Prior to the death of Albert, they would swap lockets of hair and the Queen would place the hair in lockets embossed with remembrance jewels and other motifs. The Queen treasured Albert’s hair in her mourning. Jane Wildgoose refers to her mourning and how “after Albert’s premature death …the Queen clung ever more tenaciously to the relics of her husband.”15 The Queen would begin to dress only in black and jewels which would mourn him. Shortly after her mourning began, the queen began to set rules for the court and what her children were to wear,


12. Jill Newman 13. Jill Newman 14. Jill Newman 15. Jane Wildgoose


so to mourn Albert’s death. Creek and Johnny Van Houten states, “So complete was Victoria’s state of mourning, she withdrew almost completely from politics for several decades and brought the whole country into mourning with her. Until her death, she wore black widows’ weeds, demanding that her children did the same.”16 The rules for the court were to only wear black and specific jewels that represent mourning. During the first part of the Queen’s mourning, Jet jewelry was still popular. However, around 1875, she stopped using Jet and the people would follow suit. Pamela Wiggins writes on her website about an English paper called The Queen which mentions, “jet jewelry was ‘much in Vogue’ for ‘social wear’ as well as mourning adornment. The article suggested wearing less expensive French jet, which is actually very dark red or black glass, along with a naturally mined jet, which is more durable since it is made of carbon.” 17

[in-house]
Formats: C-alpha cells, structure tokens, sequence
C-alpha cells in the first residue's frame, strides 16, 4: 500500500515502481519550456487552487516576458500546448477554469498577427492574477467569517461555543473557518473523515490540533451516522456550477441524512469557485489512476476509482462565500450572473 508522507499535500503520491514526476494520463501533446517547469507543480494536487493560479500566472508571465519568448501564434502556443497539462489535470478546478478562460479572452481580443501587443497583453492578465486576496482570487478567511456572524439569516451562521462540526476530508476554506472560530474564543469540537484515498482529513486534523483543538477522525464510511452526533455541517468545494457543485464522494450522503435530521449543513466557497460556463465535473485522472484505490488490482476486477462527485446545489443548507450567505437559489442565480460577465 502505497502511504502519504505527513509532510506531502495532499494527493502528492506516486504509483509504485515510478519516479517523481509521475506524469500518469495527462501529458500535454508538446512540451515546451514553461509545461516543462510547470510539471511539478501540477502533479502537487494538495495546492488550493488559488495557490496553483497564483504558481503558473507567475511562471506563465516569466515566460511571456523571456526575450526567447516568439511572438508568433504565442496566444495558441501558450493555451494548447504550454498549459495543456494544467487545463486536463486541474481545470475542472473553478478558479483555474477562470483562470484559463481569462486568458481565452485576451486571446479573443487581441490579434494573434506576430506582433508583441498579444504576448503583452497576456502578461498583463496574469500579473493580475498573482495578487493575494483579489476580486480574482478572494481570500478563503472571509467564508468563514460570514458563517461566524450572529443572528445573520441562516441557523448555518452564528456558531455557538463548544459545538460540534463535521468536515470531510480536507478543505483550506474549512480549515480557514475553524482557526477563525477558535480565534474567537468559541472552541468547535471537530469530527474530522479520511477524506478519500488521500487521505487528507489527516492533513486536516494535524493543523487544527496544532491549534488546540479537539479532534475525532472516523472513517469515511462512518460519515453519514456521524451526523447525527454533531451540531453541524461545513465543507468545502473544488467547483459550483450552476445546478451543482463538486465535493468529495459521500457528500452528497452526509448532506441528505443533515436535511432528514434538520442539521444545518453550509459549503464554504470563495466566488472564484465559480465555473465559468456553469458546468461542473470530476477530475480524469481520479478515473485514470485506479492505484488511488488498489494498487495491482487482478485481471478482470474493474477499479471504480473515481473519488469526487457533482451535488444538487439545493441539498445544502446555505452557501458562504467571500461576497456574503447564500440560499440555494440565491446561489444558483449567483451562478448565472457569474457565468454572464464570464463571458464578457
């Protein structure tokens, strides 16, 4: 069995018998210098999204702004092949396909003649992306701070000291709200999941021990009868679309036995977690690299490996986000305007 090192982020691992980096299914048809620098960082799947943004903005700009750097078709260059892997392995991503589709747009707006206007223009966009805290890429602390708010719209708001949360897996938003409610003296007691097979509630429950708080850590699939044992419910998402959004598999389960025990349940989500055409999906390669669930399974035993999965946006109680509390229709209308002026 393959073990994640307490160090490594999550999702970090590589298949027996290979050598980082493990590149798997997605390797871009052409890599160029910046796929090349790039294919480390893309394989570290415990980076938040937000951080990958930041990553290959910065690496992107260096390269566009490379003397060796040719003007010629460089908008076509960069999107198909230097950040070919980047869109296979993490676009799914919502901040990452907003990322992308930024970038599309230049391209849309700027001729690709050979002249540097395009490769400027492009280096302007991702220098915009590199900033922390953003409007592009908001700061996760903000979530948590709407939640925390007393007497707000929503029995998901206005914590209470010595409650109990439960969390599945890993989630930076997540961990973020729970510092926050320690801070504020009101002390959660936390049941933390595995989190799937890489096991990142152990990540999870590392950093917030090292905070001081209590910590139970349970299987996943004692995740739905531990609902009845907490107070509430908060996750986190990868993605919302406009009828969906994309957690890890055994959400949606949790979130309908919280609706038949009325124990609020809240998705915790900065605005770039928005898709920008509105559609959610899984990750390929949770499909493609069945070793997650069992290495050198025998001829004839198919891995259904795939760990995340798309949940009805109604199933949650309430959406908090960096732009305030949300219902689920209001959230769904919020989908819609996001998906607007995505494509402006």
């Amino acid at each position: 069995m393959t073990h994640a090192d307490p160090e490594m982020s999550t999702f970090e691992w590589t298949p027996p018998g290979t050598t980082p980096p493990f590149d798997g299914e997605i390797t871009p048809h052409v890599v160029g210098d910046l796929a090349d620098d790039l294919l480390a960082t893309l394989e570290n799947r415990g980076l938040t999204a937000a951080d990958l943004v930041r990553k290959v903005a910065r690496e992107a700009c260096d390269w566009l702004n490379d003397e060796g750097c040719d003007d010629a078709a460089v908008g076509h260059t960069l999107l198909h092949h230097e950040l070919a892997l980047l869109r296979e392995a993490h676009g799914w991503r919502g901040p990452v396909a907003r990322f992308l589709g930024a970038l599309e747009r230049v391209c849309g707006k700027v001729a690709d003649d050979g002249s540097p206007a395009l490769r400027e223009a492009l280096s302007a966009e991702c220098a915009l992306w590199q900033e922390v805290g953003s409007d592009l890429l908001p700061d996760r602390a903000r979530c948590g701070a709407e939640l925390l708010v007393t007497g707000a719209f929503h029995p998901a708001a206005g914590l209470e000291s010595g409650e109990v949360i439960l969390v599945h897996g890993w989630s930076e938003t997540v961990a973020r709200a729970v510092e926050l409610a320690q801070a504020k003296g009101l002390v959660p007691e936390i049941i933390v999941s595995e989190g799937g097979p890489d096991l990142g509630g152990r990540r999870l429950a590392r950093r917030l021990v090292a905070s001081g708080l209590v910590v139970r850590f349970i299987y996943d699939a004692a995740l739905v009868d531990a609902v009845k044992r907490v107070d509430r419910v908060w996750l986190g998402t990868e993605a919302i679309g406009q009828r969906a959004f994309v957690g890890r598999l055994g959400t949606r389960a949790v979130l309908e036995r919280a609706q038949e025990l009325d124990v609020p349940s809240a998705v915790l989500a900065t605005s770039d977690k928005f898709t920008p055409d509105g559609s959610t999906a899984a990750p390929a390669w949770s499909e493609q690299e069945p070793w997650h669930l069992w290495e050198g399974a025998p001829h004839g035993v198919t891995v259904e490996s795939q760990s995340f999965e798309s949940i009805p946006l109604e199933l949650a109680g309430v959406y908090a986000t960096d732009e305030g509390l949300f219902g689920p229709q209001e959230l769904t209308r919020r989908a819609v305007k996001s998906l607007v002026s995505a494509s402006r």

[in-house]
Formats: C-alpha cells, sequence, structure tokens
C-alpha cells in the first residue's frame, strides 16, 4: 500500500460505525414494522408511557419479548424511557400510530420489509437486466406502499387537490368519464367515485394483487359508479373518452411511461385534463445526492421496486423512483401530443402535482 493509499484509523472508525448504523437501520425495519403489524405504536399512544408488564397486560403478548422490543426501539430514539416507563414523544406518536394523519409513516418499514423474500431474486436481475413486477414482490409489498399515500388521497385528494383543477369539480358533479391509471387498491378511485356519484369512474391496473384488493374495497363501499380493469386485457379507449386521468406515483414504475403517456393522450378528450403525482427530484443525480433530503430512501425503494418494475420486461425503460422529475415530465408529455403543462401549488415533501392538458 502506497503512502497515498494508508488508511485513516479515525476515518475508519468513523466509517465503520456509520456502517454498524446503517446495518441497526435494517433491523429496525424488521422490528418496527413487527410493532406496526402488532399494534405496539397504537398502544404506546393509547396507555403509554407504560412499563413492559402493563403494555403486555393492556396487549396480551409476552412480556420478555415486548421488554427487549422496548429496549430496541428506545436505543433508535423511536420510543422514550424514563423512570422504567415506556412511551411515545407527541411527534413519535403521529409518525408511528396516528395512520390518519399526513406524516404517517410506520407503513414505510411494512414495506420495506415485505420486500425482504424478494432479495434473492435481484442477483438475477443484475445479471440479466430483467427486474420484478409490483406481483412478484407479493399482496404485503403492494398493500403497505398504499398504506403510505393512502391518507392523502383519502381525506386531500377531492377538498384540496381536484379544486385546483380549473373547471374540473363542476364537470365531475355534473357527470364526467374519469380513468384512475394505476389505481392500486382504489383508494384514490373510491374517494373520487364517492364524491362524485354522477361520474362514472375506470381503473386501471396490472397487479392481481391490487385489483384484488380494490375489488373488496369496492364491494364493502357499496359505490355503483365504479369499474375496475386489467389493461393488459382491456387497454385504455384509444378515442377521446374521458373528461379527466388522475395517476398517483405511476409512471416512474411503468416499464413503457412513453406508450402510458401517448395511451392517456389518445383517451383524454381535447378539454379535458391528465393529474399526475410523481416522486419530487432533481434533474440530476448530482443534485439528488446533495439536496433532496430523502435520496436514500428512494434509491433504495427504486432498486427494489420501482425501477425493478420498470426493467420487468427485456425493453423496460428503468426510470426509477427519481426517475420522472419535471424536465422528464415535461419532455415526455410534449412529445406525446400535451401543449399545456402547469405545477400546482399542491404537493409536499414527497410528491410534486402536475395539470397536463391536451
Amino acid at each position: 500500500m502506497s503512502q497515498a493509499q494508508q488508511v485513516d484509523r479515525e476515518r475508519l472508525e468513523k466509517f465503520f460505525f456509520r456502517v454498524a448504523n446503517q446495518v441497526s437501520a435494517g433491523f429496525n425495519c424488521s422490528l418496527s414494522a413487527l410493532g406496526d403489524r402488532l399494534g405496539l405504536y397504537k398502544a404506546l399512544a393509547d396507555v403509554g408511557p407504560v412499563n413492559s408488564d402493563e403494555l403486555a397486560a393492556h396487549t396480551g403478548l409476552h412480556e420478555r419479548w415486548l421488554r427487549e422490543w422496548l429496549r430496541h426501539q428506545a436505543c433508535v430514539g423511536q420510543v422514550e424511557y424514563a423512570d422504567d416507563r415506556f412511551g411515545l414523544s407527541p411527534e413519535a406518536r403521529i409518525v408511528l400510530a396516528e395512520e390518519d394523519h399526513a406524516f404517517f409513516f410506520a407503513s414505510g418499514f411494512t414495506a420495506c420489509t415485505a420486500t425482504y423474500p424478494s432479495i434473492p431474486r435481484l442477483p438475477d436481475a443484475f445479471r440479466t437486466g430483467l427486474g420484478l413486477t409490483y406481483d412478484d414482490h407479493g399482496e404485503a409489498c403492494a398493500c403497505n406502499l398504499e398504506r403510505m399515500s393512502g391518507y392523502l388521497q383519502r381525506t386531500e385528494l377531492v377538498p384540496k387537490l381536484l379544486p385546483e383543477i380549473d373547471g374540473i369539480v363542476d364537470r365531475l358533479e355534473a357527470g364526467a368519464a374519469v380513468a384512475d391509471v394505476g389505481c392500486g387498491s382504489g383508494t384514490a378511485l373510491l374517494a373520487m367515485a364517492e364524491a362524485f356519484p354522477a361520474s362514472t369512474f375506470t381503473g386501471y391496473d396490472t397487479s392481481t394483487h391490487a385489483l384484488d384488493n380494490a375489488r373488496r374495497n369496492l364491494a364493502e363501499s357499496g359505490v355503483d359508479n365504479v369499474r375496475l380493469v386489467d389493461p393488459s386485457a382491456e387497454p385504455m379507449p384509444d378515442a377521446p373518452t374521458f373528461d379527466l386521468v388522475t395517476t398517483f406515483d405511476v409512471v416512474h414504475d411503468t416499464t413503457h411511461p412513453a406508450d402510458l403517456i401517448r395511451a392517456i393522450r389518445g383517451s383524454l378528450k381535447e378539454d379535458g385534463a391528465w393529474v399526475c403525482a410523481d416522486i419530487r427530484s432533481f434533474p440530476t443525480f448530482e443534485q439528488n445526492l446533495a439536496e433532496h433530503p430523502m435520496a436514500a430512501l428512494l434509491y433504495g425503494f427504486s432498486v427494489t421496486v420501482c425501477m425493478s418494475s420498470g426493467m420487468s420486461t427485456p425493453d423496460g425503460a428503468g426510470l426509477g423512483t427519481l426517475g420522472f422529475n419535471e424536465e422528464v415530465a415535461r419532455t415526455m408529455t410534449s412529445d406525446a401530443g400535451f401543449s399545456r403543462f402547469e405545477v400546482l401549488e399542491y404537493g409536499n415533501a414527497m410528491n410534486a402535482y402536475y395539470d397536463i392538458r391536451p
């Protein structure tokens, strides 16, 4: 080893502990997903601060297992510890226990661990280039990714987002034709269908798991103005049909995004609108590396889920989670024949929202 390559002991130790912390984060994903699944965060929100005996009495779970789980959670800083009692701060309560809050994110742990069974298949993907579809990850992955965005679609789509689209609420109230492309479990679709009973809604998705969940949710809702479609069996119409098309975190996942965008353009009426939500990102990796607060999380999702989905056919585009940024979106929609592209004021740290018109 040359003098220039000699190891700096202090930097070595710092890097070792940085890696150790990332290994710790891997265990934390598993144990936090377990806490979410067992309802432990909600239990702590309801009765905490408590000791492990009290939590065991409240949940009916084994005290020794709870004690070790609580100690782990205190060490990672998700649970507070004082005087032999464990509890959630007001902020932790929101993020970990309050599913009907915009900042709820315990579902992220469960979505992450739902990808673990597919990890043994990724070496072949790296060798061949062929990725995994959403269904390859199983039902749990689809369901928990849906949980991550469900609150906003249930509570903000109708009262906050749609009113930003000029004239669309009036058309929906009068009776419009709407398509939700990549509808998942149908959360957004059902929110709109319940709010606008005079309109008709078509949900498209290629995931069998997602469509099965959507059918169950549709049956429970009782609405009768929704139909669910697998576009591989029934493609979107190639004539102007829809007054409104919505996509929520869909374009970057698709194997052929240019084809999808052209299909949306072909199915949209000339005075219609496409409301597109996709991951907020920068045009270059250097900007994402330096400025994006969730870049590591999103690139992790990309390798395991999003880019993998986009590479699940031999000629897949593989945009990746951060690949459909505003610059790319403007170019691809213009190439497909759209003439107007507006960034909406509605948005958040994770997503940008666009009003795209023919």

Jet jewelry, whether it be French of British, was part of the day-to-day life of Buckingham Palace. The royal family was ordered to wear specific black mourning jewelry for Albert, and black clothes. Marlyn Irvin Margulis speaks of the Queen making it

“mandatory that members of her court wear black after Albert’s Death. This practice spread among her subjects, resulting in a demand for black jewelry. People followed court fashion so stringently that some of them were attired in black for many years, particularly because the infant mortality rate was high.18

The Queen had made it mandatory to wear black clothes and mourning jewelry in all court settings and whenever the royalty was seen out in public. The Queen’s mourning had set off trends for Britain to follow with rules and etiquette. The Queen used artifacts from Albert to help


16. Creek and Johnny Van Houten, Compass Rose Design, 2021, Accessed 11/6/2021, https://www.compassrosedesign.com/pages/history-of-victorian-mourning-jewelry 17. Pamela Wiggins, The Spruce Crafts, Updated on 10/09/19, Accessed on 11/6/2021, https://www.thesprucecrafts.com/is-it-victorian-mourning-jewelry-149528 18. Marlyn Irvin Margulis


her mourning, dating back to early practices. Rosario Arias brings us to attention that “jewellery, containing Albert’s hair [that] reinforced the affinities between husband and wife in the process of materializing mourning. Mourning jewellery, including hair jewellery, became very fashionable, reputedly due to Queen Victoria’s mourning practices.”19 Also Rosario mentions the “ ‘Thing theory’ the significance of the object always extends beyond the merely economical exchange value associated with it by consumer theory”20 The “Thing” or “Object” of the jewelry to represented not of monetary value, but a thing that represents love and mourning for the one lost. However, to write about the Victoria Britain and their mourning jewelry, one would also have to mention their required attire and etiquette to follow once a loved one succumbs to mortality.